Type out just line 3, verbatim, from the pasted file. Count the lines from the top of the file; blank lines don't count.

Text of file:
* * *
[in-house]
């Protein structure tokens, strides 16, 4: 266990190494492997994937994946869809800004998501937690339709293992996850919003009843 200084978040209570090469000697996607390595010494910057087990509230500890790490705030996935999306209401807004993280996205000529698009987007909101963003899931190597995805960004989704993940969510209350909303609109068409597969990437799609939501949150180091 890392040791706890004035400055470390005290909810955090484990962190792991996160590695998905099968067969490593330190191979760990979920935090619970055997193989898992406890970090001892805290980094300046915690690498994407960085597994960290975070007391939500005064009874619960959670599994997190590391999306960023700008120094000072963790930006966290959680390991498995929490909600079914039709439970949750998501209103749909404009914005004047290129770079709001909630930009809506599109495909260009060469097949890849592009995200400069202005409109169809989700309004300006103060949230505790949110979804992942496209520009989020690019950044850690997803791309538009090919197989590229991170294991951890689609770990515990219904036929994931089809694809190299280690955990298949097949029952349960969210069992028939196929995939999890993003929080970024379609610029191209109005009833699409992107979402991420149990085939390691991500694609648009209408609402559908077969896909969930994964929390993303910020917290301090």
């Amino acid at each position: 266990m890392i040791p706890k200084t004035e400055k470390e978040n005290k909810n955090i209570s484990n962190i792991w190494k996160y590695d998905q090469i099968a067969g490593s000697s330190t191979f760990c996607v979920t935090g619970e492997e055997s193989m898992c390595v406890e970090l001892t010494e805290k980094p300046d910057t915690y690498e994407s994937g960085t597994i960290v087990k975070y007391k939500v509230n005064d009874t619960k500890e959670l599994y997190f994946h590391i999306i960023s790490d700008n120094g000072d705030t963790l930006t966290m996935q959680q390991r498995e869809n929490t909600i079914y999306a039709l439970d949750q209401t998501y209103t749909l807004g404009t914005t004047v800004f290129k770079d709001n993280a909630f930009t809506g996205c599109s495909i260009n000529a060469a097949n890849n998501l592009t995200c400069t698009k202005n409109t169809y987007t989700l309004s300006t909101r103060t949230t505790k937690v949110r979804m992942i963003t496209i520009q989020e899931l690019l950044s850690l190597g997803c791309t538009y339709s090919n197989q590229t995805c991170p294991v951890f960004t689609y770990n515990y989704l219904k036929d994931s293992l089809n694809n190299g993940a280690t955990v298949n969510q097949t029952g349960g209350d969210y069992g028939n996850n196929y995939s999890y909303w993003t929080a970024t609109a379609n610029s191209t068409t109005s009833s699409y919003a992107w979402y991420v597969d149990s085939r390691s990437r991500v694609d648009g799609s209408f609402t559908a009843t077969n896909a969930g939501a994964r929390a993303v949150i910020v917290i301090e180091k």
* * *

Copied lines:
């Amino acid at each position: 266990m890392i040791p706890k200084t004035e400055k470390e978040n005290k909810n955090i209570s484990n962190i792991w190494k996160y590695d998905q090469i099968a067969g490593s000697s330190t191979f760990c996607v979920t935090g619970e492997e055997s193989m898992c390595v406890e970090l001892t010494e805290k980094p300046d910057t915690y690498e994407s994937g960085t597994i960290v087990k975070y007391k939500v509230n005064d009874t619960k500890e959670l599994y997190f994946h590391i999306i960023s790490d700008n120094g000072d705030t963790l930006t966290m996935q959680q390991r498995e869809n929490t909600i079914y999306a039709l439970d949750q209401t998501y209103t749909l807004g404009t914005t004047v800004f290129k770079d709001n993280a909630f930009t809506g996205c599109s495909i260009n000529a060469a097949n890849n998501l592009t995200c400069t698009k202005n409109t169809y987007t989700l309004s300006t909101r103060t949230t505790k937690v949110r979804m992942i963003t496209i520009q989020e899931l690019l950044s850690l190597g997803c791309t538009y339709s090919n197989q590229t995805c991170p294991v951890f960004t689609y770990n515990y989704l219904k036929d994931s293992l089809n694809n190299g993940a280690t955990v298949n969510q097949t029952g349960g209350d969210y069992g028939n996850n196929y995939s999890y909303w993003t929080a970024t609109a379609n610029s191209t068409t109005s009833s699409y919003a992107w979402y991420v597969d149990s085939r390691s990437r991500v694609d648009g799609s209408f609402t559908a009843t077969n896909a969930g939501a994964r929390a993303v949150i910020v917290i301090e180091k």